In Jesus’ Baptism, we have another event from his life that affirms our hope in those promises that sound too good to be true.  In the NT, it seems clear that the early Christians believed Jesus was the one who was bringing the light of God’s justice and peace and freedom into this world of injustice and violence and oppression. We may still see too much injustice, violence, and oppression in our world today.  But God is not finished with us yet.  Those promises that seem too good to be true are at the heart of our faith, that “all flesh shall see the salvation of God” (Lk. 3:6).  The season of Epiphany is not only a time to celebrate the light that has dawned; it is also a time to reaffirm our hope in the promises that are not too good to be true, promises of all the good things that God is always working to bring into all our lives

[1] © 2013 Alan Brehm.  A sermon preached by Rev. Dr. Alan Brehm on 1/13/2013.
[2] Cf. Keith Ward, God: A Guide for the Perplexed, 154-57.  He observes (p. 156), “Revolutionary Marxism tortured and massacred more people in fifty years than the so-called oppressive religions had managed to get through in generations.”  He adds (pp. 156-57), “there is an unbearable tension in Marx between his outrage at the conditions of the industrialised workers, in early nineteenth-century Britain, particularly his longing for freedom for the poorest and most oppressed, and his recommendation of a revolution which would introduce unprecedented violence and terror into the lives of those he most wanted to help.”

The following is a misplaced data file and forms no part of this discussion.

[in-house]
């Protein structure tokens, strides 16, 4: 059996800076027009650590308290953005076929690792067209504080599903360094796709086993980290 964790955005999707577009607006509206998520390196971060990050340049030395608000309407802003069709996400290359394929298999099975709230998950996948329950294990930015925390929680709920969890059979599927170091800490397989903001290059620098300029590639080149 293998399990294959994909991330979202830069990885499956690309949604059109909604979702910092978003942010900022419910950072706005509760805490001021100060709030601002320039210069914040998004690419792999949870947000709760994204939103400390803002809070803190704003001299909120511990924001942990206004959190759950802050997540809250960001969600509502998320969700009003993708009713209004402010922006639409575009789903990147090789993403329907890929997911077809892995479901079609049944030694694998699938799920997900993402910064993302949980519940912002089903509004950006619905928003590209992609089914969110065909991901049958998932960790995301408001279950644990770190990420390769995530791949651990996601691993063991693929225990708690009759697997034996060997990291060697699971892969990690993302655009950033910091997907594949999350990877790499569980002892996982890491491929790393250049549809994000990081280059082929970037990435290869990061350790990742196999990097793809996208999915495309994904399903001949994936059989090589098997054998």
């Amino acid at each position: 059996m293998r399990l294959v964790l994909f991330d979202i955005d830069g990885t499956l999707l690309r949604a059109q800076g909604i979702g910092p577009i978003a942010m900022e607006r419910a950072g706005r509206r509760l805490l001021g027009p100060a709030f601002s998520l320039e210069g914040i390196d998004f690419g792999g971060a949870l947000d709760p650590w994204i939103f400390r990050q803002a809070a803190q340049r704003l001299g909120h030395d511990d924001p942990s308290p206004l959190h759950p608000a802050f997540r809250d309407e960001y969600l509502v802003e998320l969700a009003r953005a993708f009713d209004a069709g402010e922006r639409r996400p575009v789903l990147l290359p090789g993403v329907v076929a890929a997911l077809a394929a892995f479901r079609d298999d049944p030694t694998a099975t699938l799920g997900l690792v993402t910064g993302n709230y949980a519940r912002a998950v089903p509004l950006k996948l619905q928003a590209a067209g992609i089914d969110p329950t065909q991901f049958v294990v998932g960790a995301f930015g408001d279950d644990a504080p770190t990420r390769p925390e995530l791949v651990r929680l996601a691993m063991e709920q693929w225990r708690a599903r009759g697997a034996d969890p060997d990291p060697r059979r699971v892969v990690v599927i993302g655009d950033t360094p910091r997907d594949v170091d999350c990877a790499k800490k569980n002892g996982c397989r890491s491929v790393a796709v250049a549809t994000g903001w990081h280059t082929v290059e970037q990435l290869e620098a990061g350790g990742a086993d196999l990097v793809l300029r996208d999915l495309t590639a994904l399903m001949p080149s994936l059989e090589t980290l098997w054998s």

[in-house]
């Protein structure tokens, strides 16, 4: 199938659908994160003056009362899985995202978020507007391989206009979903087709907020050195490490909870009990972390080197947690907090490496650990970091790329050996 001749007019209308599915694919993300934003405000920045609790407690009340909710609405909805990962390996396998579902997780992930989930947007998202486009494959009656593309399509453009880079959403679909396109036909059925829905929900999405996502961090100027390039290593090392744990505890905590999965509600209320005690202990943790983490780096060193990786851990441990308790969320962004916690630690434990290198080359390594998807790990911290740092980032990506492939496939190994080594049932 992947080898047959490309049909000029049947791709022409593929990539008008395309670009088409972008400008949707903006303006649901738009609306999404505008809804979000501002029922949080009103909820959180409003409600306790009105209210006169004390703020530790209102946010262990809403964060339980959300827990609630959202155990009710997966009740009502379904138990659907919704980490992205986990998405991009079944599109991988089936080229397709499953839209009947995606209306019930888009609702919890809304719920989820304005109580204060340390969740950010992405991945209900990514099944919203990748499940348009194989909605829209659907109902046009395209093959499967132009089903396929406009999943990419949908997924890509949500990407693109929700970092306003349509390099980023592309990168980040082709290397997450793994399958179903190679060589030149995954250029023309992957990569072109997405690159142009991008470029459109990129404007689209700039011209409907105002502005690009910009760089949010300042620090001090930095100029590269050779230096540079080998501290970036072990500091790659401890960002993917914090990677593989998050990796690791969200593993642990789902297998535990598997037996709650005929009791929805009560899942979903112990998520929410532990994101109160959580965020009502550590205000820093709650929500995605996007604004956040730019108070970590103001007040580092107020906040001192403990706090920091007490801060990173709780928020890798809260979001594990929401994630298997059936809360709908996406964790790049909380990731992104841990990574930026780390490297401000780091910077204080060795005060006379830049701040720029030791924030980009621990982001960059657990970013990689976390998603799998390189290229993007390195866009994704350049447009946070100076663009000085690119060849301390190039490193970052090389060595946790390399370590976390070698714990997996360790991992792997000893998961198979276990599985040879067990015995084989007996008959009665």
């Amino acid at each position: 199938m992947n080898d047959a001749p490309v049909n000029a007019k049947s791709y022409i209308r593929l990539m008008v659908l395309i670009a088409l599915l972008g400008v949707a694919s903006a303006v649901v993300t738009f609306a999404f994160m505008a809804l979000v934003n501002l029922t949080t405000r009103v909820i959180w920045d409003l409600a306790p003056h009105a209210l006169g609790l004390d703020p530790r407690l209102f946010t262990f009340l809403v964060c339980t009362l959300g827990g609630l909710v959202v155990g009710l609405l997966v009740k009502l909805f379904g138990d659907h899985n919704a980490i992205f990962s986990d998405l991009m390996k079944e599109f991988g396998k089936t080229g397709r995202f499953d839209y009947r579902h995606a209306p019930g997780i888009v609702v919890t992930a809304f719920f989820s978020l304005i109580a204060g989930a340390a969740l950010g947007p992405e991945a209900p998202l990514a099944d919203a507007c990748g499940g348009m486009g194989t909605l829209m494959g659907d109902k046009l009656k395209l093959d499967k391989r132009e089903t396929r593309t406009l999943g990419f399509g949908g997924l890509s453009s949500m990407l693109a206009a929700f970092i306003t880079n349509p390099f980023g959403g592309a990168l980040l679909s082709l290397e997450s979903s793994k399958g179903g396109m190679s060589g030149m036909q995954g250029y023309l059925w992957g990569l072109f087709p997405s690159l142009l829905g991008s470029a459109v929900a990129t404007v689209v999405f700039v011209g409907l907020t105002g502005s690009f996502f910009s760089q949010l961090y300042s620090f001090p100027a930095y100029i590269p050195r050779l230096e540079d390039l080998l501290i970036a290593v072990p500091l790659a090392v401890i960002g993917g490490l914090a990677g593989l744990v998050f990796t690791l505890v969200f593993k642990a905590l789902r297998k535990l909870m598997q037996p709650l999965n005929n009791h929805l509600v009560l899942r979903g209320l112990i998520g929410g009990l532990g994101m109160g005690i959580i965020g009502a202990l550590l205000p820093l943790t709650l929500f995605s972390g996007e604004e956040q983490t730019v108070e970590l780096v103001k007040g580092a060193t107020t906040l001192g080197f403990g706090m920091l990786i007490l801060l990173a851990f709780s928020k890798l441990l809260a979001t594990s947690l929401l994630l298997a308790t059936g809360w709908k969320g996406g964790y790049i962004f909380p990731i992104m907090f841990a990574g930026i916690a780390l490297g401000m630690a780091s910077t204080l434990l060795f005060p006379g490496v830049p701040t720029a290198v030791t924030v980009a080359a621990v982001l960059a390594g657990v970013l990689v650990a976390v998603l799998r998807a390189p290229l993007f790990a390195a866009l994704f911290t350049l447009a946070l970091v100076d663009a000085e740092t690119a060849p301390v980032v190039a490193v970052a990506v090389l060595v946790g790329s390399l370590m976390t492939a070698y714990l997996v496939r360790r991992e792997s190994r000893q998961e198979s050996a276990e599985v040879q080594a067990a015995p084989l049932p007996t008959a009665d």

[3] cf. Paul D. Hanson, Isaiah 40-66, 62, where he says that the people “needed a word of assurance, a promise that there was a future beyond the baffling suffering and shame they had suffered.”
[4] cf. Karl Barth, Church Dogmatics 3.1:39, where he refers to the assurance of the the Heidelberg Catechism (ques. 26) that “whatever evil he sends upon me in this troubled life he will turn to my good, for he is able to do it, being almighty God, and is determined to do it, being a faithful Father” (cf Book of Confessions 4.026).  Cf. also Christopher R. Seitz, “The Book of Isaiah 40-66,” New Interpreters Bible VI:381; and Hanson, Isaiah 40-66, 64.
[5] Cf. also Fred B. Craddock, Luke, 49, where he observes that in Luke and Acts there is repeated emphasis on “the Holy Spirit as the hallmark of Christianity.”
[6]Cf. J. Nolland, Luke 1:1-9:20, 165: Jesus’ baptism is “his anointing by the Spirit to the ministry of Isa 61:1–2”; cf. also F. Bovon, Luke 1:1-9:50, 130; R. Alan Culpepper, “The Gospel of Luke,” New Interpreters Bible IX:91; and  Craddock, Luke, 51-52.

Sunday, January 13, 2013

Light in Darkness

Light in Darkness
Ps. 72; Isa. 60; Matt 2:1-12[1]